Decades later, I realized that the sexual assault of bovines for dairy and chickens for eggs, is also a feminist issue. (Though bulls are sexually violated to obtain their semen.) I learned that ALL oppression should be objected to: racism, sexism, speciesism, ageism, or any preconceived thought or derogatory discrimination about any group; whether pertaining to race, religion, nationality, age, species, gender, or sexual preference. We're all individuals with birth-rights, including other animals. I strongly believe in “individual's rights” ~ where all human and nonhuman animals are entitled to the possession of their own life. All individuals have birth-rights such as avoiding violent assault. 

My 40th veganniversary is on the 6th of October. I hope that my story will inspire many who don't realize that we can be long-term vegans. For me, and many other vegans, we know that we'll always be vegan. It's the one thing that won't and can't change. It will always be unethical to fund the exploitation of animals, especially when humans don't require animal products. Where there's a will to not intentionally harm sentient animals, there's a way to triumph as a steadfast vegan. Sure, there's an initial effort in learning which products and practices not to literally fund. Yes, we have to re-learn exactly what to eat to properly nourish ourselves. We will need to get educated about non-vegan products and practices. However, more important, there's a joy that comes from following this peaceful path. It builds our esteem to know that we honestly care that innocent, gentle, fellow animals are 'commodified' by humanity. Animals are literally purposely-bred into existence to be used by humans as if they were objects or slaves. We need to stop breeding animals; it's criminal in and of itself; it's rape. En masse, it's a disaster for the environment, global warming, world hunger, and Peace on Earth.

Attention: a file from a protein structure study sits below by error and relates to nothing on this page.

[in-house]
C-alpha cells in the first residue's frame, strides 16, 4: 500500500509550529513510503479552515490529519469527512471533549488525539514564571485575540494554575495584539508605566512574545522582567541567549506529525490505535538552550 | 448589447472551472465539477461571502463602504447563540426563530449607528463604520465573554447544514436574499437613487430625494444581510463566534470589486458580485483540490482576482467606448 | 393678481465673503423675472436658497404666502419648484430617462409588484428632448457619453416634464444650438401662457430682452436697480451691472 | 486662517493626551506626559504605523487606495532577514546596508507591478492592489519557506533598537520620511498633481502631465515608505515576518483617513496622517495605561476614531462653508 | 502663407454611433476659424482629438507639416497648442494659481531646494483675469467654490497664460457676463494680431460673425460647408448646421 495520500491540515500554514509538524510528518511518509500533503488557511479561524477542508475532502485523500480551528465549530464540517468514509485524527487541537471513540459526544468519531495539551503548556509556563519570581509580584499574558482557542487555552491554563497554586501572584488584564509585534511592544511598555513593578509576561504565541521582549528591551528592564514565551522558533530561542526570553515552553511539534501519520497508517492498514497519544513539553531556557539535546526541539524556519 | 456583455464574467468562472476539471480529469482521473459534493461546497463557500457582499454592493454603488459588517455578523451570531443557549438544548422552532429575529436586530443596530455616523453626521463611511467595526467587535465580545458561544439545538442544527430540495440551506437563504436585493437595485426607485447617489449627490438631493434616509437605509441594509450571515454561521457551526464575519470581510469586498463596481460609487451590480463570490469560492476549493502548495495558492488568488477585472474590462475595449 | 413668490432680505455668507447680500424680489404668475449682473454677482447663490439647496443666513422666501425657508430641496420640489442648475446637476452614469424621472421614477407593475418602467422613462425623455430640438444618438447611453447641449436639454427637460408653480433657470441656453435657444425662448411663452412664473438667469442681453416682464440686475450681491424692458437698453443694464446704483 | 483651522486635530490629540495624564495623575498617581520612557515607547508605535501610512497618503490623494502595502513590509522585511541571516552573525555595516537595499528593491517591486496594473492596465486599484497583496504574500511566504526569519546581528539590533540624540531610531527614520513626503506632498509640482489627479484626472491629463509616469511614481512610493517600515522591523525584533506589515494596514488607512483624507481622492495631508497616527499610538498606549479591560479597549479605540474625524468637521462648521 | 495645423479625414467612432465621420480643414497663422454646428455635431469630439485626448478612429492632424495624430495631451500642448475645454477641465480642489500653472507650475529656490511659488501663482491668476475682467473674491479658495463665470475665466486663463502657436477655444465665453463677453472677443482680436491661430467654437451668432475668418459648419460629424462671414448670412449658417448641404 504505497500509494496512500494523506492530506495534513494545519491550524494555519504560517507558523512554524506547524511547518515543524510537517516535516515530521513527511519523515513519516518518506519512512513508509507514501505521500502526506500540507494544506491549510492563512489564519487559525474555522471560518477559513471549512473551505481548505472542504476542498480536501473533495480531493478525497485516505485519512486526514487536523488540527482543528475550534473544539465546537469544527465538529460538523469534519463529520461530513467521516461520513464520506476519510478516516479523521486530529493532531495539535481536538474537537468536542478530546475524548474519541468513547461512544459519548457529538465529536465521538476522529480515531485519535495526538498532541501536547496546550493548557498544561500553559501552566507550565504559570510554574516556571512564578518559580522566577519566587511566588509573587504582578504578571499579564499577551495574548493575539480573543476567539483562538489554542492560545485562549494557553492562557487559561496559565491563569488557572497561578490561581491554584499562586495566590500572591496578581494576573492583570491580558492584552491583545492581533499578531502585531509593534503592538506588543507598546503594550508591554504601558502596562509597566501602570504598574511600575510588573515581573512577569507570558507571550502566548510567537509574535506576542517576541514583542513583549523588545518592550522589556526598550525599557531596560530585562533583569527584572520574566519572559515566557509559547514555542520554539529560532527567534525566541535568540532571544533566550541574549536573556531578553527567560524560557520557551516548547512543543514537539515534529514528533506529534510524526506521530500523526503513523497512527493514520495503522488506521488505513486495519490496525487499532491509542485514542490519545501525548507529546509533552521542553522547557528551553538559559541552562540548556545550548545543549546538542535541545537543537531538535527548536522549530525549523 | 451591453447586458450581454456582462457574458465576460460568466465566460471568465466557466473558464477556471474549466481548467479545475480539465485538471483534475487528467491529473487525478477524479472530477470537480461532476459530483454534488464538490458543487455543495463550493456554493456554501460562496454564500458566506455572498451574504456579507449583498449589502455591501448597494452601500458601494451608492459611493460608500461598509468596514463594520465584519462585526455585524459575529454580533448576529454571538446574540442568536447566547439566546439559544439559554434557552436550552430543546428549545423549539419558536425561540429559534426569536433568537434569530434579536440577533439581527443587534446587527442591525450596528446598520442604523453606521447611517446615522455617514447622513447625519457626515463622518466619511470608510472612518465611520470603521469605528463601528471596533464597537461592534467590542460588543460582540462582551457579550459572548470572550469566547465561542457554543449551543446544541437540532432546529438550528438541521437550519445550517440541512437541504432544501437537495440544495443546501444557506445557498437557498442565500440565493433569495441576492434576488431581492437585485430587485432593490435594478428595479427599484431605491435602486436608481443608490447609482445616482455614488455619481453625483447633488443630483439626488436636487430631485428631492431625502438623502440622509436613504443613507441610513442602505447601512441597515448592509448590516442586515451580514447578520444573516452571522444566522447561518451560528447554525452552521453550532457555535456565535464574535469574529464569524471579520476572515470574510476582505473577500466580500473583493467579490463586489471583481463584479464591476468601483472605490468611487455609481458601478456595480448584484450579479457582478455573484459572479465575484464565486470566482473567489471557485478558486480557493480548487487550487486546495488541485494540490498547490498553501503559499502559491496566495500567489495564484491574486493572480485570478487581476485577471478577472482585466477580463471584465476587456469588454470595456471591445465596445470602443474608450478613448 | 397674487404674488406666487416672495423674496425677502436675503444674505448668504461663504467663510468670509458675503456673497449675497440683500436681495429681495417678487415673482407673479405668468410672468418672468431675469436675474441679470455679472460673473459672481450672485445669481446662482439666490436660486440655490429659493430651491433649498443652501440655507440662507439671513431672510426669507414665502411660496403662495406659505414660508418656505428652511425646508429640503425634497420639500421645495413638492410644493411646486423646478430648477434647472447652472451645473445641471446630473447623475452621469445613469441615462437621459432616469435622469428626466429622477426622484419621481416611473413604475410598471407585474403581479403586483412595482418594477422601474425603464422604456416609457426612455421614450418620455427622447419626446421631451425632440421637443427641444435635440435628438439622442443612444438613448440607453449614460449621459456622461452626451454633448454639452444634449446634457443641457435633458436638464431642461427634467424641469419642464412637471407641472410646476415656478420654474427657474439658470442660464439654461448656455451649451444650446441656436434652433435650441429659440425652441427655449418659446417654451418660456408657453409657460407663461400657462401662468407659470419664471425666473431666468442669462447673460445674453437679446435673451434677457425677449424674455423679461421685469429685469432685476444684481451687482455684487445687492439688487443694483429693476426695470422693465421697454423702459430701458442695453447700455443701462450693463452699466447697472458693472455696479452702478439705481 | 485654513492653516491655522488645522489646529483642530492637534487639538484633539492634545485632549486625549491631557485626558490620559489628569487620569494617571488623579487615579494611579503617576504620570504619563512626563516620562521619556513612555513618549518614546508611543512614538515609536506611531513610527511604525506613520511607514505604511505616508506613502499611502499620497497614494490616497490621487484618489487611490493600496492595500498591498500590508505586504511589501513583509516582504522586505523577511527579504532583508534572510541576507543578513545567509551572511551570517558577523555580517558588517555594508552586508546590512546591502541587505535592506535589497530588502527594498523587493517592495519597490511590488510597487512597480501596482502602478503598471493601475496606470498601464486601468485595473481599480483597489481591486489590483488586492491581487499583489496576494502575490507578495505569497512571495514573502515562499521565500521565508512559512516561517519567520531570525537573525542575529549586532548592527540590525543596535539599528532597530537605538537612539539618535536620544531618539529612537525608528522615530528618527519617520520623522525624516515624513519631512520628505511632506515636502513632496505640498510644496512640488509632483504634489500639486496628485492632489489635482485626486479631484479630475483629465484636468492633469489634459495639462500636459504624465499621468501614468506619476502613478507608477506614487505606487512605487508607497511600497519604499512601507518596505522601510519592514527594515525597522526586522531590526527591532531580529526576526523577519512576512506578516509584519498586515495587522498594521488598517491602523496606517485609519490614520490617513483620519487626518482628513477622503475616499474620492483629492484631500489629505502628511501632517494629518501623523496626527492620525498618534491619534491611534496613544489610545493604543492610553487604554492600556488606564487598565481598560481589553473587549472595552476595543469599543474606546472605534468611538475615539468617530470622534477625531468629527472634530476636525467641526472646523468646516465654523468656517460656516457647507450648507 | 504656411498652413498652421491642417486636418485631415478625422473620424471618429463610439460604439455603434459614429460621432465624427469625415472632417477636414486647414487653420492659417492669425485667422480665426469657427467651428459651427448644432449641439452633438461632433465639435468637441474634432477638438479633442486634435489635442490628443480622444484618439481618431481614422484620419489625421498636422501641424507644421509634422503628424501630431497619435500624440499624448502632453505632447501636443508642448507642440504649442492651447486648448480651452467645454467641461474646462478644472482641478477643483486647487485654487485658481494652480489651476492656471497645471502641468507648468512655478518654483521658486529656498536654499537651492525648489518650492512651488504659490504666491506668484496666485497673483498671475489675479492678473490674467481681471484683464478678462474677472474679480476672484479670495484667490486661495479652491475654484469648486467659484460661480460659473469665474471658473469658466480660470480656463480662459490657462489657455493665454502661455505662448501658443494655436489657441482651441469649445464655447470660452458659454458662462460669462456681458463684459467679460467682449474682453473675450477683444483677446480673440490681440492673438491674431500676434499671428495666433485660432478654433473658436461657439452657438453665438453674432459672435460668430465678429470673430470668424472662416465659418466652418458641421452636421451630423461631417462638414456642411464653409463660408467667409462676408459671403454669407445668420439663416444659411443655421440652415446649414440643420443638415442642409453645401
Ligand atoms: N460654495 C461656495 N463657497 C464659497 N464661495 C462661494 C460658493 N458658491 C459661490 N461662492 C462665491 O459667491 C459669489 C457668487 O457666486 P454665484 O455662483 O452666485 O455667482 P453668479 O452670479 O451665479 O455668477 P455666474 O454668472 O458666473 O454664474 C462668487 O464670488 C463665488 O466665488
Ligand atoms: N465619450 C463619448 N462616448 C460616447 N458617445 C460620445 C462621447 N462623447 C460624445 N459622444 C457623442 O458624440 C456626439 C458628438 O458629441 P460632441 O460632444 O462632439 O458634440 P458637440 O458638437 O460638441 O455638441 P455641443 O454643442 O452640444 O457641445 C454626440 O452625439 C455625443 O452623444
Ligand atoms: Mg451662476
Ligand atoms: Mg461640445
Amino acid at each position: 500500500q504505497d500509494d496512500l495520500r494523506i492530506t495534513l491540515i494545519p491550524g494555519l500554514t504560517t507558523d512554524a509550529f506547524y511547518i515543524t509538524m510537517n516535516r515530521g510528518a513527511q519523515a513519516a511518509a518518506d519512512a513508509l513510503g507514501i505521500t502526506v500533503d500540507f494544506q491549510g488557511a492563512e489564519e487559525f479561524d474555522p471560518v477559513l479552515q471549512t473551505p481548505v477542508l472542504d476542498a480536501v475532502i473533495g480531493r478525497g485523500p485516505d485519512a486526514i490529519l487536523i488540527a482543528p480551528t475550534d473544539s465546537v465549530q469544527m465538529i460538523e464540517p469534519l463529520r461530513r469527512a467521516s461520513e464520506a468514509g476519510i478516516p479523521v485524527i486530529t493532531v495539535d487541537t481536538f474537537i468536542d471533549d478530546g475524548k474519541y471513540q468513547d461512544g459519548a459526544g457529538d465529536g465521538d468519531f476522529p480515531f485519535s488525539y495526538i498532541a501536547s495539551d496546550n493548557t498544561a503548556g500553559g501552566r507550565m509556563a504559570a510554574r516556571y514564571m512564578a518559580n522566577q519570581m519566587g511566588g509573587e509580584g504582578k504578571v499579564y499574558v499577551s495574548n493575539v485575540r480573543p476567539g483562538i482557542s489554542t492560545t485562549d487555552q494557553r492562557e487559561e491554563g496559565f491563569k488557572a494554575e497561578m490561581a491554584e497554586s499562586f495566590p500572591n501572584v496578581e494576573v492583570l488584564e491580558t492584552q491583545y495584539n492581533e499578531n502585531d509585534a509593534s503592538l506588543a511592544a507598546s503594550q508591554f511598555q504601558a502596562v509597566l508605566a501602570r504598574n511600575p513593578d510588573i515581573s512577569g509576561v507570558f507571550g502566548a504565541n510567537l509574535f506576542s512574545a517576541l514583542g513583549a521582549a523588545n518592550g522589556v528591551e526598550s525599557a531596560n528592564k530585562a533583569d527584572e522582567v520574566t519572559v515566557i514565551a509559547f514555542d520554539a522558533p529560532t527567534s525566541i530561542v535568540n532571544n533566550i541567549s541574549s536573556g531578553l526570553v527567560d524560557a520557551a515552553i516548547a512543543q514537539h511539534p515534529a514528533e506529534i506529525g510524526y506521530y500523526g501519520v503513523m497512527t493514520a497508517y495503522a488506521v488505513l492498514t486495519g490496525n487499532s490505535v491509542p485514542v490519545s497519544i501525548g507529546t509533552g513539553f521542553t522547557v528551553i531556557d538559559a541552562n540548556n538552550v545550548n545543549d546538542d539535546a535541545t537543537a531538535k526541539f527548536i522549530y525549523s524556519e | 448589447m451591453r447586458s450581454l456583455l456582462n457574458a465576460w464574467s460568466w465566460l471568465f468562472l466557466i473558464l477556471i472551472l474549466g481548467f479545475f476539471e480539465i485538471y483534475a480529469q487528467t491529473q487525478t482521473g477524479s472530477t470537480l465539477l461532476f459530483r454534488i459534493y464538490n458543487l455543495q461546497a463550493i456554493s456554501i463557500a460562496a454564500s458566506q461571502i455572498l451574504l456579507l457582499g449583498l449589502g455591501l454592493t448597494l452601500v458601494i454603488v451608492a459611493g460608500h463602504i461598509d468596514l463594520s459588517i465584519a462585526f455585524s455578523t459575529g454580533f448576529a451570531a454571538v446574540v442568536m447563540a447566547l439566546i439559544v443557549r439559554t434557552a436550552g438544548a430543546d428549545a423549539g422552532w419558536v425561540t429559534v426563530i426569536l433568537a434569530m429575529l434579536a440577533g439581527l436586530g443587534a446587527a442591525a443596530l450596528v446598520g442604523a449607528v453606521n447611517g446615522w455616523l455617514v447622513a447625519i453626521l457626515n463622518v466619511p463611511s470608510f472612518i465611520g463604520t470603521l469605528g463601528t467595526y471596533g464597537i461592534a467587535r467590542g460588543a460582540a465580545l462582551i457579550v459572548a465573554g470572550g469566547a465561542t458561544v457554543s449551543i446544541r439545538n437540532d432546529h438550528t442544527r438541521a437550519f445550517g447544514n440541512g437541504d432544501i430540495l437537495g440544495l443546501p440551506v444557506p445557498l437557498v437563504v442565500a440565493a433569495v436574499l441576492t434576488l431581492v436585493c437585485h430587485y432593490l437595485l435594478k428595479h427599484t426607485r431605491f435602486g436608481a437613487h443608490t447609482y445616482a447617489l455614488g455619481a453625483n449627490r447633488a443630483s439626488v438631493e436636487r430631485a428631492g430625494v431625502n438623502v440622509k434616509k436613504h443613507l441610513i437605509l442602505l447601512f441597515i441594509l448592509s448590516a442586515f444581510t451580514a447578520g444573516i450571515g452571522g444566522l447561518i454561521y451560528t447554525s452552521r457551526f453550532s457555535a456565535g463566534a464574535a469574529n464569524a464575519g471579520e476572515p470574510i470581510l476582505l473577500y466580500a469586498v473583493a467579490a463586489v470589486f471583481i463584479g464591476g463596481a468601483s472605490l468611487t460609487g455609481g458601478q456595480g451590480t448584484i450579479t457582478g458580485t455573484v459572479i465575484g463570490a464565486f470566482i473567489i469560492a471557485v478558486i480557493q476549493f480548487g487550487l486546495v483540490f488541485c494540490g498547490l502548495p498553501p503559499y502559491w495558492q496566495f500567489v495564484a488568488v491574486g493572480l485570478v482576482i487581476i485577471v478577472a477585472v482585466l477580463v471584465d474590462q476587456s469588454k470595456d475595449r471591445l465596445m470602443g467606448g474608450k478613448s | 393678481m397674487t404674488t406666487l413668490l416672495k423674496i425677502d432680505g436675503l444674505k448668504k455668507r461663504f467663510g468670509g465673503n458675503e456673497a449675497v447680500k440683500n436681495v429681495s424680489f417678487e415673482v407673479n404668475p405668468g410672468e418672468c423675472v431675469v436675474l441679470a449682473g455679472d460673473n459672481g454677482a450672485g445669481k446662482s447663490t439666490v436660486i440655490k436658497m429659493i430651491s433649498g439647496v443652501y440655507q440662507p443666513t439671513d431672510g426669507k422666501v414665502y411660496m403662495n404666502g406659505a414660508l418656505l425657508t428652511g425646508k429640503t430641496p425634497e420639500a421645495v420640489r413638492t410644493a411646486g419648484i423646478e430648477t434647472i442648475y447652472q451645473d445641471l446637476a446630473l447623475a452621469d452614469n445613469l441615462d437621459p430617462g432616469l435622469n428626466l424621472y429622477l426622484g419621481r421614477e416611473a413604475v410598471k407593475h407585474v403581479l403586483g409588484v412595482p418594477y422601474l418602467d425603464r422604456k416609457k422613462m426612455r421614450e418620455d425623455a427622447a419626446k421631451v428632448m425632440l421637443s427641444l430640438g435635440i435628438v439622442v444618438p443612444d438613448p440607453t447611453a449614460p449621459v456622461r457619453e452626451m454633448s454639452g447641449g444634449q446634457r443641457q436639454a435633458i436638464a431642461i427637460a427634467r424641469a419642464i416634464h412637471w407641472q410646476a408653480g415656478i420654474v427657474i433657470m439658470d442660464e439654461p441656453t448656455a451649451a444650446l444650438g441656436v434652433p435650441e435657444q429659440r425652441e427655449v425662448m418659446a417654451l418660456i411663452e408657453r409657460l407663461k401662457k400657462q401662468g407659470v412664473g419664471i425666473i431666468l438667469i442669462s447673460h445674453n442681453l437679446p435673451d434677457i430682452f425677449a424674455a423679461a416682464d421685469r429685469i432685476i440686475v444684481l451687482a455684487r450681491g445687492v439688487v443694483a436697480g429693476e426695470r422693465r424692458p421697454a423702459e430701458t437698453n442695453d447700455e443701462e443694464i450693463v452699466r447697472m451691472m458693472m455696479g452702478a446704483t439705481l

I started on my path towards becoming vegan in 1970 by refusing to eat animals; in any form. I declared myself vegan after recognizing that being vegetarian was simply not enough; because animals are still victimized and killed for vegetarians. Upon reading about vegan harmlessness and nonviolence, in 1978, I immediately rid my closet of leather, wool, silk. I discontinued buying any food with animal products, including honey, or sugar refined through huge columns of charred bones. I wrote to companies to find out what was in my shampoo and cosmetics, and if they were tested on animals. We were the generation of vegans that formulated the lists of non-vegan ingredients and companies that test on animals. In those years, finding out if products were 'vegan' meant phoning companies and writing snail mail letters to find out if an ingredient was animal-derived. (Any effort it takes on our part is nothing compared to the torture animals routinely endure.) Later on, I frequently spoke to CEO's of companies that were marketing to 'lactose-intolerant or kosher' to let them know that they could market their product “vegan” if they would change an ingredient. Throughout the decades, I published monumental articles promoting vegan companies, businesses, and products.